THE CITY government schools have failed to improve their previous performance as again a majority of the students of classes I-VIII have scored below 50 per cent not only in English and mathematics but also in sciences and other languages, including Hindi and Punjabi. The National Council of Educational Research and Training (NCERT) recently uploaded a compilation of learners’ assessment done for the classes I-VIII of government schools in the academic year 2014-15.
The report card shows that out of 14,524 students of class VIII studying in government schools, only 298 of them have scored above 90 per cent in English subject while as many as 12,145 students have scored below 50 per cent in English. In Punjabi and Hindi, the class VIII students have performed equally badly, with only 601 and 412 students scoring above 90 per cent respectively. Similarly, in maths, 13,814 students out of a total of 15,732 have scored below 50 per cent and in science, 11,726 students out of 14,538 scored below 50 per cent.
The results of class VI are worse as 11,621 students out of a total of 14,061 have scored below 50 per cent in English and 6,841 have scored below 50 per cent in mathematics. In the learners’ assessment of the schools, the results are being shown in grades and percentage is indicated accordingly.
The students who have secured grade A in English are: In class I, around 3,000 students out of 8,480; in class II, 3,394 students out of 9,982; in class III, 1,458 out of 11,103; in class IV, 1,448 out of 12,086; and in class V, 1,226 students out of 10,069. In class VI, only 399 students out of a total of 13,805 could manage to secure grade A in English.
The reason highlighted in assessment for the poor results is the low attendance in government schools. As per the average daily attendance of students of class mentioned in the assessment, none of the 110 government schools have a 100 per cent attendance in classes I-VIII.
As per the state-level learning achievement survey conducted by the Dev Samaj College this month, the class III and class V students had performed below average, as a majority of them could not even solve simple multiplication problems or even frame a simple sentence.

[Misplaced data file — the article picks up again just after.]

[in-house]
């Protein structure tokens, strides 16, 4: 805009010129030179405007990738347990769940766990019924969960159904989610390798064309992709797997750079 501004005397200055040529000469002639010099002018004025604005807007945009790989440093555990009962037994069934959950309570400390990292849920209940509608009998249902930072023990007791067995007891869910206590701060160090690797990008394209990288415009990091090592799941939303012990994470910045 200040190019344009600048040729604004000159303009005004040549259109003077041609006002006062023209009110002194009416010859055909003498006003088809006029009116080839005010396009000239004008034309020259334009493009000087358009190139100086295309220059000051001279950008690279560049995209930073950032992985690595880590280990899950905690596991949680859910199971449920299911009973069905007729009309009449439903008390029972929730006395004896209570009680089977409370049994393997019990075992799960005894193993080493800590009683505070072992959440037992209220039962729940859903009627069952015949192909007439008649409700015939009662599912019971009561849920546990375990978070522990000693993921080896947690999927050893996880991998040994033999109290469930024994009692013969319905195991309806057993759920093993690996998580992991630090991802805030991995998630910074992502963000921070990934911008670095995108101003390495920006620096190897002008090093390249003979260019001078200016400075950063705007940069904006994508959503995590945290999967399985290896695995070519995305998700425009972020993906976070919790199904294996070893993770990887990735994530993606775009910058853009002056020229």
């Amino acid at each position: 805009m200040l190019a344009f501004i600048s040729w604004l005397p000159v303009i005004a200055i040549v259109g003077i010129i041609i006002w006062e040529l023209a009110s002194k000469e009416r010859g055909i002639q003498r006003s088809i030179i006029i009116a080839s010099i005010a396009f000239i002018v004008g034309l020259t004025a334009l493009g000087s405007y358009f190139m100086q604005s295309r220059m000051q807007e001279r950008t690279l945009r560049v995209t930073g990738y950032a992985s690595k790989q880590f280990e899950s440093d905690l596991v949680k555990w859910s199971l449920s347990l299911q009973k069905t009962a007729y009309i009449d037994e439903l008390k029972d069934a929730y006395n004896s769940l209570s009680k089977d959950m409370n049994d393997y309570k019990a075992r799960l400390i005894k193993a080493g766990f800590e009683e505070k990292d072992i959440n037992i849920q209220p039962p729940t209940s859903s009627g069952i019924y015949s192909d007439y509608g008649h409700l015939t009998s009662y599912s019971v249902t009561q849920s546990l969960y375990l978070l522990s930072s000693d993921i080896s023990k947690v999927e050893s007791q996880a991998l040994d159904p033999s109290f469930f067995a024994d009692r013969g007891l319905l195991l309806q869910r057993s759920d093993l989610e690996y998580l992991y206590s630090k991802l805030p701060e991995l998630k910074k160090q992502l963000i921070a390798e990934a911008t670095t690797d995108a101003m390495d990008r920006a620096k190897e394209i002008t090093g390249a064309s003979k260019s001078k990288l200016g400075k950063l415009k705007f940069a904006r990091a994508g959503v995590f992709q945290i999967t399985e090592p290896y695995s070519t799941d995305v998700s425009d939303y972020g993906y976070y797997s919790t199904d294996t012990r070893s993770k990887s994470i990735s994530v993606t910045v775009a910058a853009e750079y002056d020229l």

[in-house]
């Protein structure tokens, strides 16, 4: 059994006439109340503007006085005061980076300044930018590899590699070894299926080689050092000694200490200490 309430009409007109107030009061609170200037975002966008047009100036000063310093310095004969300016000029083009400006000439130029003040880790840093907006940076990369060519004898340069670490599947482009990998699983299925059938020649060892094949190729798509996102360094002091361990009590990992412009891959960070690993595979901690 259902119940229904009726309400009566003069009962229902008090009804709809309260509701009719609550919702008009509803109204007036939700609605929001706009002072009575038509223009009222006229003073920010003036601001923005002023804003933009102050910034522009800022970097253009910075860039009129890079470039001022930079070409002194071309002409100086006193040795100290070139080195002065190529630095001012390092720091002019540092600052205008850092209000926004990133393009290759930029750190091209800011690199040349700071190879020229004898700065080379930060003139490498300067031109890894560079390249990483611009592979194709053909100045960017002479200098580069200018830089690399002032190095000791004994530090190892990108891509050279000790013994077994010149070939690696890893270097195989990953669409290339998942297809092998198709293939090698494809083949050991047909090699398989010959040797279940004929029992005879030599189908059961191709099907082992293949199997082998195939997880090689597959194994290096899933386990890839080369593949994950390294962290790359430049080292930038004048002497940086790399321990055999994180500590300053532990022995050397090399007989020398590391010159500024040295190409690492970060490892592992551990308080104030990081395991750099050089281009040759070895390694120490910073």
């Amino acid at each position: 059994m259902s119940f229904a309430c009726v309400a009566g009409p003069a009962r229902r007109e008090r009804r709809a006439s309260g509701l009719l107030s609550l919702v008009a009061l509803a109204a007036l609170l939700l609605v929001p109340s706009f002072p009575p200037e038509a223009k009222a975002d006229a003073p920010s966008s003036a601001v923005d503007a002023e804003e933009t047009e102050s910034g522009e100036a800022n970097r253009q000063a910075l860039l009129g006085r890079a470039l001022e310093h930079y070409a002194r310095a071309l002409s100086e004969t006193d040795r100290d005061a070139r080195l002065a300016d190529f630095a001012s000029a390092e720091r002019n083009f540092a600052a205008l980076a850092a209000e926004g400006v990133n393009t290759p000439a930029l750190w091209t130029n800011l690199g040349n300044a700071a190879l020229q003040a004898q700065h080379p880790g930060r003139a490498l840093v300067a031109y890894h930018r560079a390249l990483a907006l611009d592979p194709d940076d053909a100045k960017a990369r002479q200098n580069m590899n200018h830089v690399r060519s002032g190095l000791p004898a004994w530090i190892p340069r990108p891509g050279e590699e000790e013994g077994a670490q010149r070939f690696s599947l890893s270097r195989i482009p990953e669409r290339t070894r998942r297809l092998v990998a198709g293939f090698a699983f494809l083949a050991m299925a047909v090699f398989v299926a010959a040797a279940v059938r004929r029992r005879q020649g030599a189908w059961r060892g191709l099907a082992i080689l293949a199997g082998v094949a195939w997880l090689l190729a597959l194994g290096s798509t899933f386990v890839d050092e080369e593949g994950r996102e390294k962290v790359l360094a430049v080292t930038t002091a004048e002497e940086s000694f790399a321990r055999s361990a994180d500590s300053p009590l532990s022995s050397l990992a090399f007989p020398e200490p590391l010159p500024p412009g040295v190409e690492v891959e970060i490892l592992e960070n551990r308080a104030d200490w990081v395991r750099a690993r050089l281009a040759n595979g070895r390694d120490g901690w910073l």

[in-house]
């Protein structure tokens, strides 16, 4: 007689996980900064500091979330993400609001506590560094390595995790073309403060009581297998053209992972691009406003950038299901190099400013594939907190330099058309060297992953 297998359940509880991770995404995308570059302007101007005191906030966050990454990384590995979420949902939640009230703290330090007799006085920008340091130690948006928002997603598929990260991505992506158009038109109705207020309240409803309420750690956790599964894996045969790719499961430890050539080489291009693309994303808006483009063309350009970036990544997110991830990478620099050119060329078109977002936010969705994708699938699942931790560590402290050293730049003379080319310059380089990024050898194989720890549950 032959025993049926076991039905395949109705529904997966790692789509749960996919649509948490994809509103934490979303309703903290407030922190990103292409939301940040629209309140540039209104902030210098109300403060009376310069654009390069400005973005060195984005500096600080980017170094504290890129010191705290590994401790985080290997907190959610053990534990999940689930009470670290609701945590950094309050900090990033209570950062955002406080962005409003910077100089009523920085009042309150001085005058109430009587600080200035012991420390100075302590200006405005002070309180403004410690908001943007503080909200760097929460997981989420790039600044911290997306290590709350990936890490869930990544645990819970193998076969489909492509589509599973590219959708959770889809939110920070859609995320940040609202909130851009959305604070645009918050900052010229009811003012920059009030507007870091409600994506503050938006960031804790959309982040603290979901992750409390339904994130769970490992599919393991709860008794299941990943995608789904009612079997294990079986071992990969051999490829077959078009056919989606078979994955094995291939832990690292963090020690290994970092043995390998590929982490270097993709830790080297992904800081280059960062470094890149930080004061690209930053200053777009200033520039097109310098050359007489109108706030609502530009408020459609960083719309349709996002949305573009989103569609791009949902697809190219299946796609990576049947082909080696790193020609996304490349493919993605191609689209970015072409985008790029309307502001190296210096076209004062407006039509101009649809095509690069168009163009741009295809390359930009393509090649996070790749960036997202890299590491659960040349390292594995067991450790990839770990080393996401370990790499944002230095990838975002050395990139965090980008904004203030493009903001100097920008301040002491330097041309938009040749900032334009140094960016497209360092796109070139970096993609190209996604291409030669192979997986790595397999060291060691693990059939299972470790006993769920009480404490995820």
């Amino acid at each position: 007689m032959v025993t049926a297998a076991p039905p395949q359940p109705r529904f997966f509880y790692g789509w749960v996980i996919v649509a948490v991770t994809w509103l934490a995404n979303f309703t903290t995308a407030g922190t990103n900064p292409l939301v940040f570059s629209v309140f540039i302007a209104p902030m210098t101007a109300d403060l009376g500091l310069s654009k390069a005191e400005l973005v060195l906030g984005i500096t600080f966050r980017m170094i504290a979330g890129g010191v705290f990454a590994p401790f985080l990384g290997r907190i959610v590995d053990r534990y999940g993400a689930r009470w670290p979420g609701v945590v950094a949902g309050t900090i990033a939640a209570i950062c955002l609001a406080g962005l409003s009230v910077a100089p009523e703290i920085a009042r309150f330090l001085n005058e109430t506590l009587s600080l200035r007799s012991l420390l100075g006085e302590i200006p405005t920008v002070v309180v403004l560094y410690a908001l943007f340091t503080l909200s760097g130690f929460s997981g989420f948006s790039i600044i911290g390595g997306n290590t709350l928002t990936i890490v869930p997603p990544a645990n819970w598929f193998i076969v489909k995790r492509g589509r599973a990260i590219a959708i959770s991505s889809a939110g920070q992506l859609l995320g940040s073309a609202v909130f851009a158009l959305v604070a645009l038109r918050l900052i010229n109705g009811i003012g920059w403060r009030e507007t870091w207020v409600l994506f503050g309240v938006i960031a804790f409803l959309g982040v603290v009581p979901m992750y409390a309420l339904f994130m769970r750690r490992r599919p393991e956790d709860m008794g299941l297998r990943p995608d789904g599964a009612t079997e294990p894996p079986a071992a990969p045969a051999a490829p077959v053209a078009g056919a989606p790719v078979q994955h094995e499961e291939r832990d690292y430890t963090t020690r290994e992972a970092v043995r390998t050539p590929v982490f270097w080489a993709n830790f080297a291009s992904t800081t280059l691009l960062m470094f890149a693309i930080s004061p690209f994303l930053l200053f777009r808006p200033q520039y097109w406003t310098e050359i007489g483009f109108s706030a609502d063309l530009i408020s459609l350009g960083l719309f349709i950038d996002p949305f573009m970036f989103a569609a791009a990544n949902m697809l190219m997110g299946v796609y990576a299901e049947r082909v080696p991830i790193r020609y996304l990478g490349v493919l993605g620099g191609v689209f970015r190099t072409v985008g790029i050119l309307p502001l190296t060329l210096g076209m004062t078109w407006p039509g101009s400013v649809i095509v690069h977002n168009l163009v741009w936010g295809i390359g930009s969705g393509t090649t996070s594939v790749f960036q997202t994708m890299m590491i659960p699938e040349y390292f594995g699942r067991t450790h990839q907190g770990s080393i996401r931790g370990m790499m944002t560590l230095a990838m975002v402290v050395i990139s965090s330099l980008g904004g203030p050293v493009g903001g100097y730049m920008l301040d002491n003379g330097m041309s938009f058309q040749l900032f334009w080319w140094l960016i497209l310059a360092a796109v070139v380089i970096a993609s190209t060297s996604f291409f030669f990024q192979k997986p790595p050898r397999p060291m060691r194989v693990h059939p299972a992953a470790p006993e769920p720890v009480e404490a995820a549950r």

Commenting on the state of government schools and poor results, UT Advisor Vijay Kumar Dev said, “I have asked the Education Secretary to analyse the problems government schools are facing, fix the responsibility and propose measures for enhancing quality of output.”
Explaining the reasons for the poor results, a teacher of Government Senior Secondary School, Sarangpur, Arvind Rana, who is president of the Sarva Shiksha Abhiyan Teachers’ Association, said, “There are multiple factors because of which students perform badly in languages and mathematics. In our government schools, a majority of students belong to economically backward section and for them English is a foreign language. They find it difficult to cope with it. Then in all model schools, maths books are in English.”
He added, “Initially, before the no-detention policy came into force, students of classes I-VIII used to worry about their results but now they do not make any effort. Another reason is most teachers are transferred within three-four months of their service sometimes.”
Principal of Government Model High School, Sector 34, Vinod Kumar Sharma said, “The fault lies in our teaching methodology which needs to be reviewed. From the primary level, teachers should start conversing in English with the students.”